Way Forward in HIV Testing: Article Featured in WHO Bulletin

May 1, 2012

In research conducted in Zambia, BU scientists concluded that the texting of the results of infant HIV tests significantly shortened the times between sample collection and results notification to the relevant health facilities and caregivers. The full article is featured in a special e-health issue of the Bulletin of the World Health Organization that is available in print and online.

Phil Seidenberg, a researcher with the Center for Global Health & Development and clinical professor of international health at the BU School of Public Health, was the lead author of the article.  In addition to Seidenberg, contributors to the article included: Katherine Semrau, assistant professor of international health; Caitlin Goggin, deputy country director at the Center for Global Health & Development; Rachael Bonawitz, pediatric global health research fellow at the Center for Global Health & Development; and Donald Thea, professor of international health.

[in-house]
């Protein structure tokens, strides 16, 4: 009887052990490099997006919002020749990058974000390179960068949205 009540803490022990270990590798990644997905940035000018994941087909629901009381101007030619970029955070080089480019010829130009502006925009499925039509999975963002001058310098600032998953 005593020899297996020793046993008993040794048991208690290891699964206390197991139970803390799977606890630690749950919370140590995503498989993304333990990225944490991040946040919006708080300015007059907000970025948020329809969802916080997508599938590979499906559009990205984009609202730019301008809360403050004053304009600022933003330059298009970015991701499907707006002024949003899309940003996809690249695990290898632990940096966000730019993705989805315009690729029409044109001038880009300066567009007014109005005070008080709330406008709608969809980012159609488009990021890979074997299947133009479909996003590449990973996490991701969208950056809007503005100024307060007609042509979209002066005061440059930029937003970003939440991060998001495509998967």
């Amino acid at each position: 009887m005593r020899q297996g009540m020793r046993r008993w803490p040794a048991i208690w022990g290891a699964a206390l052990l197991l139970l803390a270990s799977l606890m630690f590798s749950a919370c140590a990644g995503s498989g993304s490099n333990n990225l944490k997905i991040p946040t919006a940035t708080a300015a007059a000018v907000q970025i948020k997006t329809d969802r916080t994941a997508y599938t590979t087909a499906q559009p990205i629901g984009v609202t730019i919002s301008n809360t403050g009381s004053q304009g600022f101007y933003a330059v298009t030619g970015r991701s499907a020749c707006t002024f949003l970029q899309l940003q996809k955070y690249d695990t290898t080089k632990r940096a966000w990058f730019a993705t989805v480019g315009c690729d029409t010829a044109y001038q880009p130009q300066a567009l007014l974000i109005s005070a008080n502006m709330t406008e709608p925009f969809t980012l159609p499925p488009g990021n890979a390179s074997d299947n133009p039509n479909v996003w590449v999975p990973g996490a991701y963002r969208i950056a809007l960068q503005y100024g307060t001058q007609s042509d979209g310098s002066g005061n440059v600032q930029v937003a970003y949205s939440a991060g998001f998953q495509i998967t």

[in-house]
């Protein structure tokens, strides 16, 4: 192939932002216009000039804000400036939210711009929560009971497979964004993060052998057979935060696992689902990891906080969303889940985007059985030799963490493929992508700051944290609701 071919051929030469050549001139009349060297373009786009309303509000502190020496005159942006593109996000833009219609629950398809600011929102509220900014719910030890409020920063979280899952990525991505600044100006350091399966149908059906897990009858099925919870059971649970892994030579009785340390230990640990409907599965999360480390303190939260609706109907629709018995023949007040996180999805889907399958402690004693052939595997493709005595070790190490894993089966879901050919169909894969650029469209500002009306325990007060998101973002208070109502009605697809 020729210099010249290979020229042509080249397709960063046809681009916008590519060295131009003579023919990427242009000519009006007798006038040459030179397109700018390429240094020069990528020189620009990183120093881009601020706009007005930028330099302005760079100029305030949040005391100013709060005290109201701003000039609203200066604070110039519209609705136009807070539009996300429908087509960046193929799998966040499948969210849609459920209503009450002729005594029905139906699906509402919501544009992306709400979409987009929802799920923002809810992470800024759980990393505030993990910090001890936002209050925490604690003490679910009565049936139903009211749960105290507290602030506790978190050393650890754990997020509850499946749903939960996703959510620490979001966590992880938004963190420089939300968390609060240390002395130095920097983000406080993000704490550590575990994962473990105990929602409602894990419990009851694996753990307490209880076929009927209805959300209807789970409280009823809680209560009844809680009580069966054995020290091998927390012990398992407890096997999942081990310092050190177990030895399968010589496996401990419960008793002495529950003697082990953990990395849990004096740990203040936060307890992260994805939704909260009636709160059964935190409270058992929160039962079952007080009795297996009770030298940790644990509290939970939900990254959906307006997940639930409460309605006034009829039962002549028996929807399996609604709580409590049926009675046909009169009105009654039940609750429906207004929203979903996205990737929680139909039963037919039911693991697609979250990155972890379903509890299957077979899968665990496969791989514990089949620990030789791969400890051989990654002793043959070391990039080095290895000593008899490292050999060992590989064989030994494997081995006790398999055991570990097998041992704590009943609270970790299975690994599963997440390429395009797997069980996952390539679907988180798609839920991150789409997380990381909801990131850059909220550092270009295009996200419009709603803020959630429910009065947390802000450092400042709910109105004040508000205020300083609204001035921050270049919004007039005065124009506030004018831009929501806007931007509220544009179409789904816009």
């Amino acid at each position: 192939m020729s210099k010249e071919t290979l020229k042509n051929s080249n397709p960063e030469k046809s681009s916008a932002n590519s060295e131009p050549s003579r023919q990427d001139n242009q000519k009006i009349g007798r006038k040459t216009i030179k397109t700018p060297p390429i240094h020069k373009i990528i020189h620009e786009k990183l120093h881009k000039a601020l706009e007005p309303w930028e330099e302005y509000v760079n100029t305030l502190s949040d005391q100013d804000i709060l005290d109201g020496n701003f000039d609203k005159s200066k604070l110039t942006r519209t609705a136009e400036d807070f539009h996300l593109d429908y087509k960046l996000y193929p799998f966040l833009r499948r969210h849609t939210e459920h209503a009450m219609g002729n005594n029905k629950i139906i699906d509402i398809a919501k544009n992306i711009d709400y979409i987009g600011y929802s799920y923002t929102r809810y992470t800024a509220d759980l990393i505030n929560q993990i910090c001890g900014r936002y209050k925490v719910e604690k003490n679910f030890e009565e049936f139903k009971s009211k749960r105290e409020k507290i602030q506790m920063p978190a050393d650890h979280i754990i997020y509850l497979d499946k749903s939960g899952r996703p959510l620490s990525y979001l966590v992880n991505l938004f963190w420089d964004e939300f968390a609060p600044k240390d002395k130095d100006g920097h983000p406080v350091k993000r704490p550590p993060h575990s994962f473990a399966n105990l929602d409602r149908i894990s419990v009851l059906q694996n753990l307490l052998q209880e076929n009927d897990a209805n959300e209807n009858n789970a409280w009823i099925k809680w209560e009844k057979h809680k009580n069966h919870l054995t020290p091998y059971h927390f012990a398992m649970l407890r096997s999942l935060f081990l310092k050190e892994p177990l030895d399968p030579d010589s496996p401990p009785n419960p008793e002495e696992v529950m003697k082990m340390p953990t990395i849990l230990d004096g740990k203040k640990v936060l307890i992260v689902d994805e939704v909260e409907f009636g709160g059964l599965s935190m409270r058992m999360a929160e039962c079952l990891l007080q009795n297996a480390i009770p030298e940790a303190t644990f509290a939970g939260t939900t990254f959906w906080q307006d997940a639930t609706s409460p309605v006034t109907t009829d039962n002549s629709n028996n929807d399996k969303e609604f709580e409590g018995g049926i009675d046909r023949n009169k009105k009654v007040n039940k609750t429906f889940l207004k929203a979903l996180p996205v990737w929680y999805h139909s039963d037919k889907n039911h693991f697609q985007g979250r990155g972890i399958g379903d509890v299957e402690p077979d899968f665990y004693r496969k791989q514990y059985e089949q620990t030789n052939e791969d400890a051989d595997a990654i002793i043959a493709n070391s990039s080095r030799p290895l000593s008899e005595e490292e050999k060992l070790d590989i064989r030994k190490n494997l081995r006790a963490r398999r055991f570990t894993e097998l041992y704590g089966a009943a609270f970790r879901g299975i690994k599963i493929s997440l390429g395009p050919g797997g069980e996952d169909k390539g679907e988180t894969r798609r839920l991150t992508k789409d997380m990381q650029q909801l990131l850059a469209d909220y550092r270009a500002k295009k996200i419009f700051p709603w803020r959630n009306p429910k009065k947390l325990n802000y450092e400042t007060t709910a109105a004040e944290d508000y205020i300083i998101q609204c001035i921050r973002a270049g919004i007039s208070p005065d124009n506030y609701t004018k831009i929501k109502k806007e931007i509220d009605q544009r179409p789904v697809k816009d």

This trial showed that turnaround times for HIV test results could be reduced significantly by sending blood test results by short message service  – or text message – in a country where there are limited resources, such as Zambia, Seidenberg said.  We believe that this research highlights a possible way forward for the testing of HIV and other illnesses in the future, as it allows healthcare facilities and patients to find out their results more quickly.

The Bulletin of the World Health Organization is one of the world’s leading public health journals. It is the flagship periodical of WHO, with a special focus on developing countries.

Read the full article here.